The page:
3D sensing techniques for static or quasi-static events have been extensively studied over the past few decades. However, it remains challenging to capture rapidly occurring events. The state-of-the-art high-speed 3D sensing technique is either at low spatial resolution (typically cm to mm), at low temporal resolution (ranging from a few seconds to hours per 3D frame), or prohibitively expensive (typically over $500K). These limitations have severely hindered the use of 3D sensing techniques to facilitate numerous studies. Thus, this research pioneers the 3D sensing field by increasing its temporal resolution to a few magnitudes higher (e.g., kHz to MHz) while maintaining its highest possible spatial resolution (camera-pixel level). This innovative 3D sensing technology will introduce new paradigms to many fields, including experimental mechanics, medicine, computer science, and the manufacturing industry.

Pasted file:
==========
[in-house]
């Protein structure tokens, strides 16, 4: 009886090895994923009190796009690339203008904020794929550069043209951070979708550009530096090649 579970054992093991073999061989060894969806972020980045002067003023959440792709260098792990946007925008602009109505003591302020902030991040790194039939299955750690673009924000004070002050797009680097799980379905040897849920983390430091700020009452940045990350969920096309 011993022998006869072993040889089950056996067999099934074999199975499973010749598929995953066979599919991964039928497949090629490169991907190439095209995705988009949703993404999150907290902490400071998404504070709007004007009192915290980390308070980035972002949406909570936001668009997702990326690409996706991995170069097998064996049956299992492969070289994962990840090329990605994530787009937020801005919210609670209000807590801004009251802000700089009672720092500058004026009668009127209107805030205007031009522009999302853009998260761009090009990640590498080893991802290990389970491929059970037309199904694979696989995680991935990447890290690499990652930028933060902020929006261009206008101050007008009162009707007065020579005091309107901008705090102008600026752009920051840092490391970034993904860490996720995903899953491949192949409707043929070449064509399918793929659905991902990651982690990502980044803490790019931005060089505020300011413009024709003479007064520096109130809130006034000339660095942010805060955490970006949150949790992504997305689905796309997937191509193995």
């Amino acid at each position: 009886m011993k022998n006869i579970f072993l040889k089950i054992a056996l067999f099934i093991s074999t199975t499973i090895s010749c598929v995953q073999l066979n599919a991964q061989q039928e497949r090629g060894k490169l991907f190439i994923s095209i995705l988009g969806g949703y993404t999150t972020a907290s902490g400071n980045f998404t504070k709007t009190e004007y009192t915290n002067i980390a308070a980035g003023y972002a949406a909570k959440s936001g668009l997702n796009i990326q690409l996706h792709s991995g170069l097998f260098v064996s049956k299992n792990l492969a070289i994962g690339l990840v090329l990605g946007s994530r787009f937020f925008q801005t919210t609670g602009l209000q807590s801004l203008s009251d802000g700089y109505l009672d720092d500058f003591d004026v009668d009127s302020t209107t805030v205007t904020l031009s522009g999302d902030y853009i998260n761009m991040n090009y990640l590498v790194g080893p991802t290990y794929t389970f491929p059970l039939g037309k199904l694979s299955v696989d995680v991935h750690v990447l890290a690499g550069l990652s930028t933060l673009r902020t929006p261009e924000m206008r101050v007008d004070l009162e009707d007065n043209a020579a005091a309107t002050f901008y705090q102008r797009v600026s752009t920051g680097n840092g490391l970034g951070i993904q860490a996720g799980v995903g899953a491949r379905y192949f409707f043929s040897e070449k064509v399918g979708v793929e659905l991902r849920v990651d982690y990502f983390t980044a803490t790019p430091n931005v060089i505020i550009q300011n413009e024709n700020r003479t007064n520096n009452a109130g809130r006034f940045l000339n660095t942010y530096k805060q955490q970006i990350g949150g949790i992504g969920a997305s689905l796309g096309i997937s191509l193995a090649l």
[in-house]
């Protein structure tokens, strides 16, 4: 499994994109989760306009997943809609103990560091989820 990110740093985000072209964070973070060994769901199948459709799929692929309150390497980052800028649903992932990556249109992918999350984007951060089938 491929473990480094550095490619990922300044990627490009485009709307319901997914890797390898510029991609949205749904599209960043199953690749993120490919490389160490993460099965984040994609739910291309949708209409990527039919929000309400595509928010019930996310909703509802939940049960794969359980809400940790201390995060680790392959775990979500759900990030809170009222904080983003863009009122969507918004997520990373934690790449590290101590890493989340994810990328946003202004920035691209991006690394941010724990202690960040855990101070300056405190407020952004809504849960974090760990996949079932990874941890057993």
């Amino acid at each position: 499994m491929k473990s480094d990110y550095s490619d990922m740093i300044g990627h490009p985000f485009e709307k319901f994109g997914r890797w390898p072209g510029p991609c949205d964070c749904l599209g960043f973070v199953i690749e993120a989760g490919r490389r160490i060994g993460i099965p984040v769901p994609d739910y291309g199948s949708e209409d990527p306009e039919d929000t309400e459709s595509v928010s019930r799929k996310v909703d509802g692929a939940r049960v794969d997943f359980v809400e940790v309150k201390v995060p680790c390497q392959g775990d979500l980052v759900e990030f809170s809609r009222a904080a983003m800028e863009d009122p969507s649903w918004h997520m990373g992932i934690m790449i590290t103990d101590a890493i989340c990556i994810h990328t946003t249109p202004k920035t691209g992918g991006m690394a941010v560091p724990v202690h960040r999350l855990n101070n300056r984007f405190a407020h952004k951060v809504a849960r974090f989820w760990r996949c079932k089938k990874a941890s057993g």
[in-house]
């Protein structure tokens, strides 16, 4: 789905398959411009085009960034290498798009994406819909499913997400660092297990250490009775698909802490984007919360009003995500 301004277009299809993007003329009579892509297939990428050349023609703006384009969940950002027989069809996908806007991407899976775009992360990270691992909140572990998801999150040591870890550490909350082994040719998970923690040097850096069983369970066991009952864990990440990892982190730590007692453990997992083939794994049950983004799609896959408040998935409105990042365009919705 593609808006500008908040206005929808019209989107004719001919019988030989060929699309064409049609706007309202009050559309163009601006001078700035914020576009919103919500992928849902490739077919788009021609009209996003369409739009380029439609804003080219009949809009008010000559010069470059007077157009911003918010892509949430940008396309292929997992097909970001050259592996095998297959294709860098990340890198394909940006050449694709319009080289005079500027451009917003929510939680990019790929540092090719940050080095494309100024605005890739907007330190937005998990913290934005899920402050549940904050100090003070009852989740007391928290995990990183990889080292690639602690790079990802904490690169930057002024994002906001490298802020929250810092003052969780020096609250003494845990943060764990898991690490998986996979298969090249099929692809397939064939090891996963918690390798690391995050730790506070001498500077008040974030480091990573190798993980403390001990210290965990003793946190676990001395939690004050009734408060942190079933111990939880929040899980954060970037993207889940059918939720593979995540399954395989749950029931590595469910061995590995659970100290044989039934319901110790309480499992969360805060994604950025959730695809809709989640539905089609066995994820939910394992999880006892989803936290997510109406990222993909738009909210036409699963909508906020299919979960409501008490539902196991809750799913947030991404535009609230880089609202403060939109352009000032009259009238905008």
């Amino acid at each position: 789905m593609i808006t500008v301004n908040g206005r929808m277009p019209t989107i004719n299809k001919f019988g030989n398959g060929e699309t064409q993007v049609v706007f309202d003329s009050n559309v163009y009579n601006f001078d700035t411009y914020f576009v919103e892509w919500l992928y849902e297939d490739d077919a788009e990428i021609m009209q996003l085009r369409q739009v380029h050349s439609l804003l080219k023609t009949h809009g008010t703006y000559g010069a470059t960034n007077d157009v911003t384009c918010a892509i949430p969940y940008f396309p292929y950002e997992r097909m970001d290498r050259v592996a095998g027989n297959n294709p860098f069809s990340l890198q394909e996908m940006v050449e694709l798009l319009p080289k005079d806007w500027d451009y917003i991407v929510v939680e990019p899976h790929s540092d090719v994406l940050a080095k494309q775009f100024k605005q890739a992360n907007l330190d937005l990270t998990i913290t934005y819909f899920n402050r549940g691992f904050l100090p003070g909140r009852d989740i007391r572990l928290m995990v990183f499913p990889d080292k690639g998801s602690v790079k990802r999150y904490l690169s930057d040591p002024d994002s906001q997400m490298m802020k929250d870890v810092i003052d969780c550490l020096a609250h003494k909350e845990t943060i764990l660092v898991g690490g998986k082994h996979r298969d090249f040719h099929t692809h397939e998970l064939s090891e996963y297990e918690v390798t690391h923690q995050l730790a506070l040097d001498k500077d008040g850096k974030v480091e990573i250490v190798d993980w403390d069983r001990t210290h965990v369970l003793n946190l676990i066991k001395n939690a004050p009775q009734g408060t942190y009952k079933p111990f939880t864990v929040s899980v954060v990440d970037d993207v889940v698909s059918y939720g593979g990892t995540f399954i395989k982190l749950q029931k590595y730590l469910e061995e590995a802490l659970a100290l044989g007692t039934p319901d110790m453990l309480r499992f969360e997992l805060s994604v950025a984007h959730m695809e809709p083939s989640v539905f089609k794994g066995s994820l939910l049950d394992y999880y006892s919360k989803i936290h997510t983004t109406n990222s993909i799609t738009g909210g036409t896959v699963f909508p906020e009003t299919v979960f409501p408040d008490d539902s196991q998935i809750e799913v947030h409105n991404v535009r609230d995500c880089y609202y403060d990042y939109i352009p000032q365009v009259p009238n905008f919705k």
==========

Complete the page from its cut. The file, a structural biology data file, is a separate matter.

The novelty of this proposed research is: (1) the realization of superfast binary pattern switching by innovatively utilizing the nature of grayscale image generation in unmodified, inexpensive DLP projectors; (2) the generation of ideal sinusoidal fringe patterns by theoretically and experimentally understanding the binary defocusing phenomenon; (3) the marriage between binary structured light methods and sinusoidal fringe analysis techniques via the defocusing effect of the projector.
Figure 1 outlines the framework for superfast phase-shifting with unmodified inexpensive DLP projectors.
Experimental mechanics will significantly benefit from the technology through the ability to capture dense and accurate 3D strain-stress fields at an unprecedentedly high speed. The novel technology will also greatly benefit medical practice by providing enhanced views of organs. Finally, measuring 3D dimensions of parts in production lines will lead to better quality assurance.